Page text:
Today we feature Hanna as our guest blogger. She writes about her Community Service trip to Costa Rica this past summer.
Hanna thanks for sharing! If anyone else is interested in talking about their experience with WCC/360° send an e-mail to firstname.lastname@example.org.
The Westcoast Blogger
I have been heavily involved in community service for years, but my desire to visit Costa Rica sparked my research into programs that would allow me to explore the country, while helping those in need. The program with 360° Student Travel was absolutely amazing and I would go back in an instant if I could.
The volunteering experience was eye-opening to say the least. While we were staying in nice hotels with running water and unlimited food provided for us, our neighbors only 10 minutes away were living in what they call a “house”, four walls pulled together from metal scraps with up to 10 individuals living in one room. Some did not have a bathroom and their supplies were quite limited. The families I met while volunteering with the Costa Rica Humanitarian Foundation were not only grateful but also taught me a lesson. In one family I met a young child who was sick with a cough. Most of us would say “it’s just a cough,” but we also have access to doctors and medicine. This young child had been coughing for months, and with a bunch of siblings all living in the same room and sleeping in the same bed, it was inevitable that his siblings would soon contract whatever illness this young boy was suffering from. I distinctly remember the smile on both he and his mothers face when the bed was fully installed and he and his siblings finally had separate beds to sleep in. The smiles on their faces said it all. At that moment in particular I truly realized how much I have and became unbelievably thankful for the opportunities I have been provided with. It is the little things I became thankful for; attending school, having a bathroom in my house, having heat and protection from the occasional rainfall in Southern California. Some of these individuals were forced to scrounge for material to protect them from the intense rain that would hit every afternoon around 3 p.m. The sheer satisfaction I felt leaving the houses I had installed beds spoke volumes to me and the experience was not only enjoyable, but it was also a great learning experience.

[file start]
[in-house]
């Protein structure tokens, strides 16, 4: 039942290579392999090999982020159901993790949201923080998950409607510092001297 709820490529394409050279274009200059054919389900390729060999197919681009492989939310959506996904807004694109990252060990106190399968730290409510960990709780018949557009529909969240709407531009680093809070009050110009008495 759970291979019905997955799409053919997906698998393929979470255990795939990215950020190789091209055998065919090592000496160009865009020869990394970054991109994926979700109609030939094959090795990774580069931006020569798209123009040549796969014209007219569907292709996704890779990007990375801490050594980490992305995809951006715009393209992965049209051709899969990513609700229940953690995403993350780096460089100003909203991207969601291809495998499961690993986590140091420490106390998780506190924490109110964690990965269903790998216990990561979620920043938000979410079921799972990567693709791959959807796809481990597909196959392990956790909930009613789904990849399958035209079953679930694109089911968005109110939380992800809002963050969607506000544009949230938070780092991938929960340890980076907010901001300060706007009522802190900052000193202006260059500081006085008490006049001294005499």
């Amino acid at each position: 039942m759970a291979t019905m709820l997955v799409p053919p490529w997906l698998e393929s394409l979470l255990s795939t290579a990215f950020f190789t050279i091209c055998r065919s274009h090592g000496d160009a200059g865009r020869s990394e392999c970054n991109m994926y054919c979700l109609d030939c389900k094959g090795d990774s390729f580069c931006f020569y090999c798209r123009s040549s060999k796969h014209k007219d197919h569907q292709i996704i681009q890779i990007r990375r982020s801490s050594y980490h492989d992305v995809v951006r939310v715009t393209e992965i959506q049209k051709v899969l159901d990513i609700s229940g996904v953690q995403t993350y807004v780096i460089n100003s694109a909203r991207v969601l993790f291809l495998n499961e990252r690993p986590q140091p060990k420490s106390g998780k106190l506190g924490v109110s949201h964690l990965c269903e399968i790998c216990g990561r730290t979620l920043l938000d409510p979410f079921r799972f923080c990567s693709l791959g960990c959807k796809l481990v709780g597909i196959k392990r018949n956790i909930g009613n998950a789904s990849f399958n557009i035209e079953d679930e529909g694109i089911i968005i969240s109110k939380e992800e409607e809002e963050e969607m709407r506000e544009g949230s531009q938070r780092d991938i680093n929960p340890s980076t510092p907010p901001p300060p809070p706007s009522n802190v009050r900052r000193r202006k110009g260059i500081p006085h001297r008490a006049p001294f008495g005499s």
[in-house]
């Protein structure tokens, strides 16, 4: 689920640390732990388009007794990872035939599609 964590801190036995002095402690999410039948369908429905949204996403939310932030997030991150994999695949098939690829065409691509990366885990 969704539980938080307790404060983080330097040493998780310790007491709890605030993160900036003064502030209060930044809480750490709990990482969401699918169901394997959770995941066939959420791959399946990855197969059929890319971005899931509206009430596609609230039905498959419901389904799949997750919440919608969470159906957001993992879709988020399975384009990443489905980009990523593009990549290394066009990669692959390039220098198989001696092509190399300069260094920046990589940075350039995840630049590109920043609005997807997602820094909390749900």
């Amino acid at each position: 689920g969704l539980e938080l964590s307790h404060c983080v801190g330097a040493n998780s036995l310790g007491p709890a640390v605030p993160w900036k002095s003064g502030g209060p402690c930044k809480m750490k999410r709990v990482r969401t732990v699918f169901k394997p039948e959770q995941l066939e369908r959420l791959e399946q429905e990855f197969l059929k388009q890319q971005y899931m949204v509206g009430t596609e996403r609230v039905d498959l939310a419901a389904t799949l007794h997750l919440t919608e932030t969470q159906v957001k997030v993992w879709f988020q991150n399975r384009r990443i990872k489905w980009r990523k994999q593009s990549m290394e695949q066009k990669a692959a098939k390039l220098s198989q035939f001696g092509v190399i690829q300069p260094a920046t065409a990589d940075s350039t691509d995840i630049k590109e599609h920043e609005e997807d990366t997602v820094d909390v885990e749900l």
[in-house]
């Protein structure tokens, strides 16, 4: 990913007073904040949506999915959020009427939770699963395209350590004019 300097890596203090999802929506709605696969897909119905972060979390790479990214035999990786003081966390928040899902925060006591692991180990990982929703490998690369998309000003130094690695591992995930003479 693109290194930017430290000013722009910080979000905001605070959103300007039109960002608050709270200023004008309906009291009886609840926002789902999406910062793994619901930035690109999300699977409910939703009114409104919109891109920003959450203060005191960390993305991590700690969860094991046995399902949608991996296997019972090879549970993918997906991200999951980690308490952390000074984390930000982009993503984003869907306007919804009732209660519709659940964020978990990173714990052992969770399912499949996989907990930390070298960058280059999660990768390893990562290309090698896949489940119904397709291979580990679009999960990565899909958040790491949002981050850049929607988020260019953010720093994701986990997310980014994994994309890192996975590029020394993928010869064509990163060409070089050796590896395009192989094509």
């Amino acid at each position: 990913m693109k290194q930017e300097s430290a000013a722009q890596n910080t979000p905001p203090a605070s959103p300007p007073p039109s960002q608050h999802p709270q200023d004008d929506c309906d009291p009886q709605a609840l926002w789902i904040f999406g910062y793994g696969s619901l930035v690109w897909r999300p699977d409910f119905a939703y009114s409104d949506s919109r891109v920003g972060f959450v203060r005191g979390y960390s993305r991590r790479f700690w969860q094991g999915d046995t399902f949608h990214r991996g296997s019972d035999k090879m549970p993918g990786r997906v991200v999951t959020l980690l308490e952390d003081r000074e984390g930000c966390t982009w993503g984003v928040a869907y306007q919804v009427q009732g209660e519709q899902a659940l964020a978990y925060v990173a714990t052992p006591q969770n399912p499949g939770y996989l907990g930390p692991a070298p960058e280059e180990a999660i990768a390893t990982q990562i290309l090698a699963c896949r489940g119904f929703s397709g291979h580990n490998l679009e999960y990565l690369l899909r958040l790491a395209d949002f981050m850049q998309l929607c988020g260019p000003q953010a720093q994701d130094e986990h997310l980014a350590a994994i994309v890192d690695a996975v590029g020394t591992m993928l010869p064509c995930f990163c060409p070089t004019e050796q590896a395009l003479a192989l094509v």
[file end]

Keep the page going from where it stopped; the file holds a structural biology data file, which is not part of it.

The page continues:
I came home a much more thankful and appreciative individual. I vowed to myself that I would no longer complain about my coffee not being warm enough, there being too much traffic on my way to school, etc. Some of the people I helped never had access to coffee let alone warm water and/or food. Many had never attended school, and most did not even have a car to travel in. I have nothing but positive things to say about my time in Costa Rica and I would recommend a 360° to everyone.